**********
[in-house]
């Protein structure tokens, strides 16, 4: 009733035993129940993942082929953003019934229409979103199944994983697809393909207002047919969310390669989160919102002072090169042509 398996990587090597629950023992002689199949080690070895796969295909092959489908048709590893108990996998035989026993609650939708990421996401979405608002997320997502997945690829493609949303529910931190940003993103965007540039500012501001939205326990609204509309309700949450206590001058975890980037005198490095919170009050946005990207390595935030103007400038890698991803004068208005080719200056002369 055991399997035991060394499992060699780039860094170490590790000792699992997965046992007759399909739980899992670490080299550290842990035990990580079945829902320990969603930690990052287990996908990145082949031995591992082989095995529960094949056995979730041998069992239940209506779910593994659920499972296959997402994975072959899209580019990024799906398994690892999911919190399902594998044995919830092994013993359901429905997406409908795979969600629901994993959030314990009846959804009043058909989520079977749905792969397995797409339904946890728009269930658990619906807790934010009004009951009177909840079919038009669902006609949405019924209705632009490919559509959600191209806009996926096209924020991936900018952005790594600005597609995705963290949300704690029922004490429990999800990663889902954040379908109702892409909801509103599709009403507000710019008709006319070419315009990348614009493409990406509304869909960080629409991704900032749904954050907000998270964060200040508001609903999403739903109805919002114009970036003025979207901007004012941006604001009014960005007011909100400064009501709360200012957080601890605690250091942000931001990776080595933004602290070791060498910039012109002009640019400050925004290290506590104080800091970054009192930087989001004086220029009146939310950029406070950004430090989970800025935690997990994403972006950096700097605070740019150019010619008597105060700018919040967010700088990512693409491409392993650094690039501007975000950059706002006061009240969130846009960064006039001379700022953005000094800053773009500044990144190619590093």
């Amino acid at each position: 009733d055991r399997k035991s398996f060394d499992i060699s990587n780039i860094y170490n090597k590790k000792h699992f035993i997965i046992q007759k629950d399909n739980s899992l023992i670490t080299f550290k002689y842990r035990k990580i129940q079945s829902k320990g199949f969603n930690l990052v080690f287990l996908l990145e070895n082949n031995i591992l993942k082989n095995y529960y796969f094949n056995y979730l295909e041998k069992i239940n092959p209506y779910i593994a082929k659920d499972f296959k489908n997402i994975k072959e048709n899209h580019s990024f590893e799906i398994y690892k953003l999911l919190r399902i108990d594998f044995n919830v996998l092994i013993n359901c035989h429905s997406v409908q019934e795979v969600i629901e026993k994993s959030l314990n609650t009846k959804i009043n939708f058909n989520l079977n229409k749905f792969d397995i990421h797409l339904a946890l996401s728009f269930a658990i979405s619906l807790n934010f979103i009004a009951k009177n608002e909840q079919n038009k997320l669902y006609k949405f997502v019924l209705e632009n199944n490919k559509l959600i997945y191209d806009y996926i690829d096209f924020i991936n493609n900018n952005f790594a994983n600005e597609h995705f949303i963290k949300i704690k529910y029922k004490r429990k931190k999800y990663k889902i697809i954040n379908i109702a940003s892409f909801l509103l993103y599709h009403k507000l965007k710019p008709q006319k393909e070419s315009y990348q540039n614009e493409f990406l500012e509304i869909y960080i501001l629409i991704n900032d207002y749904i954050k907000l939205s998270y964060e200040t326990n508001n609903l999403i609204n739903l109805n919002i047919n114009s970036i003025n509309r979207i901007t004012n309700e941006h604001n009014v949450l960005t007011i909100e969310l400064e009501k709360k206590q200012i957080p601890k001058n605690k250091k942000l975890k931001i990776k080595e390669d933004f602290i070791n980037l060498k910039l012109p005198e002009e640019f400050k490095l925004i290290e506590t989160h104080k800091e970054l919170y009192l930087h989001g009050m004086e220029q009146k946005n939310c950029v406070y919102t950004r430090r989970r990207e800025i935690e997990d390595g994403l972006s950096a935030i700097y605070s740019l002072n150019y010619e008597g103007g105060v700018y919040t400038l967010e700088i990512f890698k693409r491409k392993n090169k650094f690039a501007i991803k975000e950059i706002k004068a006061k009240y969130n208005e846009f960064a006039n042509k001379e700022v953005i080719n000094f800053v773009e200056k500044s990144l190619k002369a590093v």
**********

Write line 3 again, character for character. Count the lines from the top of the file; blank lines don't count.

């Amino acid at each position: 009733d055991r399997k035991s398996f060394d499992i060699s990587n780039i860094y170490n090597k590790k000792h699992f035993i997965i046992q007759k629950d399909n739980s899992l023992i670490t080299f550290k002689y842990r035990k990580i129940q079945s829902k320990g199949f969603n930690l990052v080690f287990l996908l990145e070895n082949n031995i591992l993942k082989n095995y529960y796969f094949n056995y979730l295909e041998k069992i239940n092959p209506y779910i593994a082929k659920d499972f296959k489908n997402i994975k072959e048709n899209h580019s990024f590893e799906i398994y690892k953003l999911l919190r399902i108990d594998f044995n919830v996998l092994i013993n359901c035989h429905s997406v409908q019934e795979v969600i629901e026993k994993s959030l314990n609650t009846k959804i009043n939708f058909n989520l079977n229409k749905f792969d397995i990421h797409l339904a946890l996401s728009f269930a658990i979405s619906l807790n934010f979103i009004a009951k009177n608002e909840q079919n038009k997320l669902y006609k949405f997502v019924l209705e632009n199944n490919k559509l959600i997945y191209d806009y996926i690829d096209f924020i991936n493609n900018n952005f790594a994983n600005e597609h995705f949303i963290k949300i704690k529910y029922k004490r429990k931190k999800y990663k889902i697809i954040n379908i109702a940003s892409f909801l509103l993103y599709h009403k507000l965007k710019p008709q006319k393909e070419s315009y990348q540039n614009e493409f990406l500012e509304i869909y960080i501001l629409i991704n900032d207002y749904i954050k907000l939205s998270y964060e200040t326990n508001n609903l999403i609204n739903l109805n919002i047919n114009s970036i003025n509309r979207i901007t004012n309700e941006h604001n009014v949450l960005t007011i909100e969310l400064e009501k709360k206590q200012i957080p601890k001058n605690k250091k942000l975890k931001i990776k080595e390669d933004f602290i070791n980037l060498k910039l012109p005198e002009e640019f400050k490095l925004i290290e506590t989160h104080k800091e970054l919170y009192l930087h989001g009050m004086e220029q009146k946005n939310c950029v406070y919102t950004r430090r989970r990207e800025i935690e997990d390595g994403l972006s950096a935030i700097y605070s740019l002072n150019y010619e008597g103007g105060v700018y919040t400038l967010e700088i990512f890698k693409r491409k392993n090169k650094f690039a501007i991803k975000e950059i706002k004068a006061k009240y969130n208005e846009f960064a006039n042509k001379e700022v953005i080719n000094f800053v773009e200056k500044s990144l190619k002369a590093v």